We’ll come back in 6 months and see how this story turned out.

              • kujospam says:

                Most people in the northern states don’t even remember there was an oil problem in the gulf just 6 months ago. And you think this is going to mean something?

              • Putaro says:

                If I were doing this, I’d sell the chips to the Mafia. They have bookies and the bookies know who among their clients go to Vegas regularly. The original thief is definitely not going to get 1.5million for it, probably 10 cents on the dollar if he’s lucky.

        • semanticantics says:

          80% of 25K is not 1K.

    • sonneillon says:

      It would just be easier to have a friend go in and change them out 2 or 3 chips at a time.

  4. The Porkchop Express says:

    Can’t he sell the chips in little amounts to people who go there a lot? I mean sell $100 in chips to one guy and so on.

    If there is no tracking on the chips, people with gambling issues would gladly buy the chips off of him for 50% or so.

  5. FireJayPa says:

    “Casino chips are not like cash. At some point they must be redeemed for cash at the Bellagio.”

    Yes, and because of that it will be easier to fence them. It’s not like they have a sequential number of chips that are missing. Unless the Bellagio replaces all their chips (they won’t) this guy is fine. He can sell them off 75 cents on the dollar and still come away with a ton of bank.

    With that being said, shame on him. I like the Bellagio – it’s nice there.

    • Murph1908 says:

      Except the RFID in the chips is better than a serial number.

      When you are dealing with that sort of dough, you don’t think they have systems in place?

      When those chips hit the rack at the craps table, they were probably checked in automatically with the system va RFID. They likely know every chip that was in that rack at the time of the robbery.

      When that chip hits a table or a cage in the future, the cashier and security will know before you can say, “you want this in large bills?”

      • FireJayPa says:

        In that case, I’ll just tip strippers with $1000 chips. Making it rain baby!

        • Murph1908 says:

          I was going to write that comment myself, that the best place to move these might be the strip clubs.

          But I wouldn’t make it rain. Too many Bellagio chips hitting the floor would surely prompt a phone call.

          You’d have to do it slowly, one or two chips at a time, across multiple clubs. That’s still a lot of exposure. And you still won’t be moving the $25k chips, or anything over $500 or even $100.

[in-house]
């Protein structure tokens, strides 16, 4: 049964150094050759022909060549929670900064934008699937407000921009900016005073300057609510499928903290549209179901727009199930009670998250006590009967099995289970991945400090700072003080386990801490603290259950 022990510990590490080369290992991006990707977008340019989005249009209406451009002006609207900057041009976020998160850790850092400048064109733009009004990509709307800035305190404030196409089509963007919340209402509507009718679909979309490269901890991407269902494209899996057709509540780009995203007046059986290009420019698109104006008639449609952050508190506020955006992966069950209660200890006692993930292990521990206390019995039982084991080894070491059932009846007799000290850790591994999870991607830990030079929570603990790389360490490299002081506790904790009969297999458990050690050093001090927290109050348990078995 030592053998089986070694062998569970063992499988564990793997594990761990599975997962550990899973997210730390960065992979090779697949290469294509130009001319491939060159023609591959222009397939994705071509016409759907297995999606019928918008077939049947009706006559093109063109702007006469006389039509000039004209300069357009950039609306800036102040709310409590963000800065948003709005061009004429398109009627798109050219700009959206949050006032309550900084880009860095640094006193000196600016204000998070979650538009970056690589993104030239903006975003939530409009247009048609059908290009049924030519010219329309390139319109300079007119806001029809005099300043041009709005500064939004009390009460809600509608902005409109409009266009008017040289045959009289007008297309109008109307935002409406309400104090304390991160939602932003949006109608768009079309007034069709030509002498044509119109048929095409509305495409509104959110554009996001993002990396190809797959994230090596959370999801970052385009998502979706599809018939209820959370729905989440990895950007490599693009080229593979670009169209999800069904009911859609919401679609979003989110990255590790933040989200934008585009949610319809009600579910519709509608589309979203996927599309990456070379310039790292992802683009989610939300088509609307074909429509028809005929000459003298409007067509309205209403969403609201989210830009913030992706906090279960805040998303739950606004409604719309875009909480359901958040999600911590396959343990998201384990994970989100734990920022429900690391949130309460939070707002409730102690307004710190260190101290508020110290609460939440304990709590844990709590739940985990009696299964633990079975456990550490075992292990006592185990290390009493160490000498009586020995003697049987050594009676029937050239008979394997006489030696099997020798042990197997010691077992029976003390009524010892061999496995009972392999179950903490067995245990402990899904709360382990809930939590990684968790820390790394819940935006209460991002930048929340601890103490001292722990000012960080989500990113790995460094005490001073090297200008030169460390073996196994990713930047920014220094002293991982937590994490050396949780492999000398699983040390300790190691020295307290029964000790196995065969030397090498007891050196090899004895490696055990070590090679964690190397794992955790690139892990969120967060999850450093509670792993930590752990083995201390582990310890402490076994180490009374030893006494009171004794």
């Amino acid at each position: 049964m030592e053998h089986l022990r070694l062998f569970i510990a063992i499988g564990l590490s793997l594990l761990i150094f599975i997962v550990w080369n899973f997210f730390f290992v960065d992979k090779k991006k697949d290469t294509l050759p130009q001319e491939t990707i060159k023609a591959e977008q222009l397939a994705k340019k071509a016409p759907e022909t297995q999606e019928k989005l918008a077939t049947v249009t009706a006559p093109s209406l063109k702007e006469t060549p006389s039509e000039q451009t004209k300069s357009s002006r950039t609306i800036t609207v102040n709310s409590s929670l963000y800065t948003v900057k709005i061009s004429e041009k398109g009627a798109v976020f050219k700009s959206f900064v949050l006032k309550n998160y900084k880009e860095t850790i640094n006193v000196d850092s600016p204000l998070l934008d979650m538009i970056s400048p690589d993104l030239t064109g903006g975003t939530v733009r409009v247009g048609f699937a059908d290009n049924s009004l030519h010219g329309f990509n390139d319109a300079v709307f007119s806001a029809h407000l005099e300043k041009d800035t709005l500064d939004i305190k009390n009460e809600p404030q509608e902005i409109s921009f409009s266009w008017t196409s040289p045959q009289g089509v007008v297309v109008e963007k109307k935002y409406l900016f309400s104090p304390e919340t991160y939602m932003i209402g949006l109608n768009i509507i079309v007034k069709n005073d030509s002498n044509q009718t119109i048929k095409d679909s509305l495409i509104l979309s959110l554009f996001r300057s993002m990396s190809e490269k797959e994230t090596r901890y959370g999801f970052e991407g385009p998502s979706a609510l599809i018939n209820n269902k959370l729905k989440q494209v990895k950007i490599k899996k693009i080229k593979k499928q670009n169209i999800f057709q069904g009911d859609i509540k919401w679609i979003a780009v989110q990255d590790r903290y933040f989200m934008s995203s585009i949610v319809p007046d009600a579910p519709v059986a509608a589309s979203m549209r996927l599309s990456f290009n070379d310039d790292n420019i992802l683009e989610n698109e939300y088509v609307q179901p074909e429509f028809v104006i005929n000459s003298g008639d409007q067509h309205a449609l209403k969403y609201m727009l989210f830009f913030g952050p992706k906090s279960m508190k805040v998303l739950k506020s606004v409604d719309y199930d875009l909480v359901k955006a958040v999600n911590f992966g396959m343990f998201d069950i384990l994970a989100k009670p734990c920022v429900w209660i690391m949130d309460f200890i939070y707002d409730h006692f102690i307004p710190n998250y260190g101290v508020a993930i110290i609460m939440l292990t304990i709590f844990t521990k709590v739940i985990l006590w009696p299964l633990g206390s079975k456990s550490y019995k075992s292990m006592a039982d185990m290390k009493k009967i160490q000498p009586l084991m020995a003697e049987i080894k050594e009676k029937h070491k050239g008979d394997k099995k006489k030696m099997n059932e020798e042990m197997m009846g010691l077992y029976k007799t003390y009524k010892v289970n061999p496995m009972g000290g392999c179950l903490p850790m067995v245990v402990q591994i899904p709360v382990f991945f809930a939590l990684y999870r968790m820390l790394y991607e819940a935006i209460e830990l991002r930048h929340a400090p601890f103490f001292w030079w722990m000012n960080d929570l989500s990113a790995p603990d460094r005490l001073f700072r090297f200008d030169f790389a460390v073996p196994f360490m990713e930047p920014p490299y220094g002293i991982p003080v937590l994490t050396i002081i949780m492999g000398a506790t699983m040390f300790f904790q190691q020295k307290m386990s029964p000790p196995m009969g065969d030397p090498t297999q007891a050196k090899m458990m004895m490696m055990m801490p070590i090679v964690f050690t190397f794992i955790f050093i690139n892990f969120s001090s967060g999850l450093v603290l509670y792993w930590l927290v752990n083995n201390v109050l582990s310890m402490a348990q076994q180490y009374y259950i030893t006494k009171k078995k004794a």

• lordargent says:

        What happens if you nuke the chips to destroy the RFID chip?

        /can it be done without damaging the outer portion of the chip (I think so since they’re clay chips, right).

        /how often/closely do they check chips of large denominations to make sure they’re tagged with RFID?

  6. Loias supports harsher punishments against corporations says:

    MATT…DAMON

  7. Murph1908 says:

    Dude is screwed, I think. If the chips are RFIDd, they’ll nab you if you try to play them or cash them.

    Some of those chips are $25k chips. No way you move those without someone running the scanner on them.

    You might be able to move some of the $100 chips, if you have some cash on you. Go to a $25 blackjack table, buy $1000 in chips from the dealer, play a few hands at $25, and then color up, slipping a few of the stolen $100 chips into your stack. If they aren’t scanned on the table, you’ll mix your chips in with the others in the rack.

    Hopefully, they’ll be given to the next guy who sits at the table.

    If they are scanned at the table when you try to color up, you are boned.

    If a keen pit boss, dealer, or eye in sky noticed you buying 1000 in chips to play 5 hands at $25, you are boned.

    If they are scanned at the door as you walk in, you are double boned.

    • SecretShopper: pours out a lil' liquor for the homies Wasp & Otter says:

      wow there is a lot of boning in this scenario, and not the good kind either. I didn’t know that chips were RFID’d, I posed a scenario where he could cash them earlier but your info kinda shoots that down.

      • Murph1908 says:

        Actually, you are probably better off trying to get boned the good way with these chips. At least the $100 ones.